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Coming through

"Skin" and "Control," parallel installations by Assistant Professor Chris Csikszentmihalyi, head of the Media Lab's Computing Culture research group, can be seen at Location One (26 Greene St., New York) through Dec. 30. The installations explore two central technologies of today's industrial society, the airplane and the control panel. "Skin" features an aluminum cylinder representing the fuselage of an airplane emerging from the gallery floor. Viewers can walk up to the windows, feel the vibrations of the plane in flight and hear the muffled conversations of passengers. "Control," a giant control panel roughly modeled on the one used in Chernobyl, emerges from a wall, wends its way through the gallery, breaks apart and disappears. The viewer interacts with the puzzling array of buttons, bulbs, indicators and dials of this complex technological system.

Film score performance

The Harvard Film Archive presents F.W. Murnau's classic silent film "Faust," with score performed and compiled by senior lecturer Martin Marks and sung by Professor Ellen Harris on Friday, Oct. 8 at 7 p.m. at the Carpenter Center for the Visual Arts (24 Quincy St, Cambridge).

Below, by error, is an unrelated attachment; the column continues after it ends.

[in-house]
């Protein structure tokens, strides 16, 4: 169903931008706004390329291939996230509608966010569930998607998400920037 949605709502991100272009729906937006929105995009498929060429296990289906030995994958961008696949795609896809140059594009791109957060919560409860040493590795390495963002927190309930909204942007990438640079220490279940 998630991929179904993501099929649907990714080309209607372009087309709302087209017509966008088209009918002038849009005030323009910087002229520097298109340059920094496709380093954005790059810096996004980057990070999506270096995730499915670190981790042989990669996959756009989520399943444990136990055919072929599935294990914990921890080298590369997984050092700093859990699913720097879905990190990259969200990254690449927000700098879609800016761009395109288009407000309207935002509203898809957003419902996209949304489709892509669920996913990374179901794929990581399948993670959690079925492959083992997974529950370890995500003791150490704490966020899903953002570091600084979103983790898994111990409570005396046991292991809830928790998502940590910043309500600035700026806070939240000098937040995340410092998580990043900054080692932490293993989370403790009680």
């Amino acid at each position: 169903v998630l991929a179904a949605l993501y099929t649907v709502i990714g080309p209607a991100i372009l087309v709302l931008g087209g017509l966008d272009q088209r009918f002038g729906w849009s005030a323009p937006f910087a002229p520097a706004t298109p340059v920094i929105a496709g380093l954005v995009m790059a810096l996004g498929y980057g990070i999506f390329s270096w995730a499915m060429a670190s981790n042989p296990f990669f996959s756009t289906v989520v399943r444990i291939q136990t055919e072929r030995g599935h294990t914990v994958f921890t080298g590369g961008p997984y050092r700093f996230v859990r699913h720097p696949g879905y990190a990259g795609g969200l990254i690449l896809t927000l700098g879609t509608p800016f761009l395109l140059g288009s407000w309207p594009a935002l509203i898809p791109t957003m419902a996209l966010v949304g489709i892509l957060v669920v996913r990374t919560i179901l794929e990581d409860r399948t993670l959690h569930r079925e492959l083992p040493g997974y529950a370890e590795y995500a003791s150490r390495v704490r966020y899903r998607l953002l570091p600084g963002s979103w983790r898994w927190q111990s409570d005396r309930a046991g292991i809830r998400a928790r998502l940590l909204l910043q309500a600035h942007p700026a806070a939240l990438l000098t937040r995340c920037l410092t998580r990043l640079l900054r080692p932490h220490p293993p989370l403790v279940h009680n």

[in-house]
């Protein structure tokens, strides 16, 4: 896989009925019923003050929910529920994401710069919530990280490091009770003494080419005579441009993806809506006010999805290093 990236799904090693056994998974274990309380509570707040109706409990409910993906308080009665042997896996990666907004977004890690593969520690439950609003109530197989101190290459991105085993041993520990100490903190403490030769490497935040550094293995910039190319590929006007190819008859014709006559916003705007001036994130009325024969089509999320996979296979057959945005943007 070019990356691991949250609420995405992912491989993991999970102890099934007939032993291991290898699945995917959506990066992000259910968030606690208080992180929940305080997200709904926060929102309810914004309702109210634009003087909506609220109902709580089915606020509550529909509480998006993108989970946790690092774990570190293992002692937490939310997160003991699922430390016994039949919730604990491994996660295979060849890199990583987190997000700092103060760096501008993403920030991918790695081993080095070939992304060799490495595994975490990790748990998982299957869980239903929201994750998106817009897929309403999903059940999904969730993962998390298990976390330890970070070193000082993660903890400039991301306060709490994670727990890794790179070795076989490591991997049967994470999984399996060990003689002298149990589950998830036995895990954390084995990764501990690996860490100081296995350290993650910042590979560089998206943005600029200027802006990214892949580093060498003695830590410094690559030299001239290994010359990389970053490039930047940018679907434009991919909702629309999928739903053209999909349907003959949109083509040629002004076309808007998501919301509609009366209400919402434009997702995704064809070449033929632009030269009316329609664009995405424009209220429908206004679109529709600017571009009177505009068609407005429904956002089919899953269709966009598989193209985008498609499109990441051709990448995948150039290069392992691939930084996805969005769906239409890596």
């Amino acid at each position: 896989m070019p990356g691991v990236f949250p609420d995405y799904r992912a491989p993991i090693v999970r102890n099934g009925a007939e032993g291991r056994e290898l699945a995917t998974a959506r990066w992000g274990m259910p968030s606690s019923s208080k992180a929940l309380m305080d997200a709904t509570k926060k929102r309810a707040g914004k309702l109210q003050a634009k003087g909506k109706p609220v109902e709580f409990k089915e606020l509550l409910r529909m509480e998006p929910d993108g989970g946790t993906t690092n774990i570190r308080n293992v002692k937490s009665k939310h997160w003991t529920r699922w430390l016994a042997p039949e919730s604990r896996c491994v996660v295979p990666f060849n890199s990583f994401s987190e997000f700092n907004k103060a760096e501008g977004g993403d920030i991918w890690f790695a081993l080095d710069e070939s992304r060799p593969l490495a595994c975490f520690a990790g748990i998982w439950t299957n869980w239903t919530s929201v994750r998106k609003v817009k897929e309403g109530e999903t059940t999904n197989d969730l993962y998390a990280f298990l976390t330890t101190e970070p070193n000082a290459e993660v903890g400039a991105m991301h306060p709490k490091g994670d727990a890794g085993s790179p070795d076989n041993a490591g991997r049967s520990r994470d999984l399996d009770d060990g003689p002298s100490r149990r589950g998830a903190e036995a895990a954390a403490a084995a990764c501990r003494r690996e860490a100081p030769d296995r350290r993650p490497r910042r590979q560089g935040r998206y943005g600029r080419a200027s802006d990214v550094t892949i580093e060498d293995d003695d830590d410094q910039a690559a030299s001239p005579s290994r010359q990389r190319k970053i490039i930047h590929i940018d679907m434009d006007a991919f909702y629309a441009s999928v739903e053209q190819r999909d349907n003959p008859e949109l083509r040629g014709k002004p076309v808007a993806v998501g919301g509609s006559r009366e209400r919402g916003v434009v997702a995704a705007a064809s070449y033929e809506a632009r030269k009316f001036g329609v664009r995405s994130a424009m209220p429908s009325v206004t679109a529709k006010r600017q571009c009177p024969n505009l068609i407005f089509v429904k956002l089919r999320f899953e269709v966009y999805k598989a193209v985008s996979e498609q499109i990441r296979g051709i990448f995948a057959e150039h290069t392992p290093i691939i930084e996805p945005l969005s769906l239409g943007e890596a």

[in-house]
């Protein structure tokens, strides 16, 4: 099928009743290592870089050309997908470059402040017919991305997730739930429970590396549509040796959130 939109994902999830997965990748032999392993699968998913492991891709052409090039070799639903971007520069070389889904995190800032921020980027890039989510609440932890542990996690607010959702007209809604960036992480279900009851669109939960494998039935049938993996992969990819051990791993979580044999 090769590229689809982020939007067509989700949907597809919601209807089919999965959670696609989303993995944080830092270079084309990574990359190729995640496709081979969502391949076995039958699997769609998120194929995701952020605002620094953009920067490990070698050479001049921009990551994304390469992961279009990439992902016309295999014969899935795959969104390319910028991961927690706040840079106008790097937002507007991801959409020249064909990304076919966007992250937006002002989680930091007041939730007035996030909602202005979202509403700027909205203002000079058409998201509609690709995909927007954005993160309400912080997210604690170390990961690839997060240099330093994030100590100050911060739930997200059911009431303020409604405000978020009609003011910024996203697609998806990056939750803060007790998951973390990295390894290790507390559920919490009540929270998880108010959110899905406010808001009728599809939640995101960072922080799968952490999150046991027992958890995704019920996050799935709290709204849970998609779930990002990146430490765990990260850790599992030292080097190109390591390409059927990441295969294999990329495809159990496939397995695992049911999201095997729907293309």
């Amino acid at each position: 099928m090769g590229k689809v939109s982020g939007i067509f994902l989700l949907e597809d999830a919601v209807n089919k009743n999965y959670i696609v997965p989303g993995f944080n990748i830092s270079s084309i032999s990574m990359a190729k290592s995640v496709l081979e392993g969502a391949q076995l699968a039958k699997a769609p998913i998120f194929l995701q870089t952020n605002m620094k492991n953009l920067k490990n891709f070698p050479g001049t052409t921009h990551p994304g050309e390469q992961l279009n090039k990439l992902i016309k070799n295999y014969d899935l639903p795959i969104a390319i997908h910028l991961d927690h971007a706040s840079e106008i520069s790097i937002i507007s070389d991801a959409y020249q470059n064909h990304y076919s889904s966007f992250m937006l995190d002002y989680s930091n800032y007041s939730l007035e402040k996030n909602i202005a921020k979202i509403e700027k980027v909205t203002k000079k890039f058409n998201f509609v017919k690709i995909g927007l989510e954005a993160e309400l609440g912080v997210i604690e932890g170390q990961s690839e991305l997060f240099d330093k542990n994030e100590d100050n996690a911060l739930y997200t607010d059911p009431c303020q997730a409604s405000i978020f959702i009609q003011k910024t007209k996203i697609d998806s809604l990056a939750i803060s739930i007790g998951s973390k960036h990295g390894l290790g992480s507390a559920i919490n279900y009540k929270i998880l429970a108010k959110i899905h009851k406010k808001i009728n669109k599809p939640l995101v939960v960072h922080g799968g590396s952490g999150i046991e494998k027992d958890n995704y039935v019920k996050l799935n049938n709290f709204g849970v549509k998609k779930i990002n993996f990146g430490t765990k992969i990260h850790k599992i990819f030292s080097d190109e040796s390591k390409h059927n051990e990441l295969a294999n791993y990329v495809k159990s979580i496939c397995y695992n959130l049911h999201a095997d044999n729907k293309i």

Multicultural performance

Curt Newton, department liaison in MIT OpenCourseWare, usually plays drums with cellist Jeff Song, but in a special program at the Peabody Essex Museum in Salem, the duo will perform on Korean instruments--the changgo (an hourglass-shaped drum) and kayagum (a 12-string zither). The Jeff Song/Curt Newton Duo will draw upon jazz, rock, folk, avant-garde and 20th-century classical music as they move through different spaces in the museum playing the traditional Korean instruments. Performances are Saturday, Oct. 16 at 11:30 a.m. and 1:30 p.m. and Sunday, Oct. 17 at noon.

A version of this article appeared in MIT Tech Talk on October 6, 2004 (download PDF).

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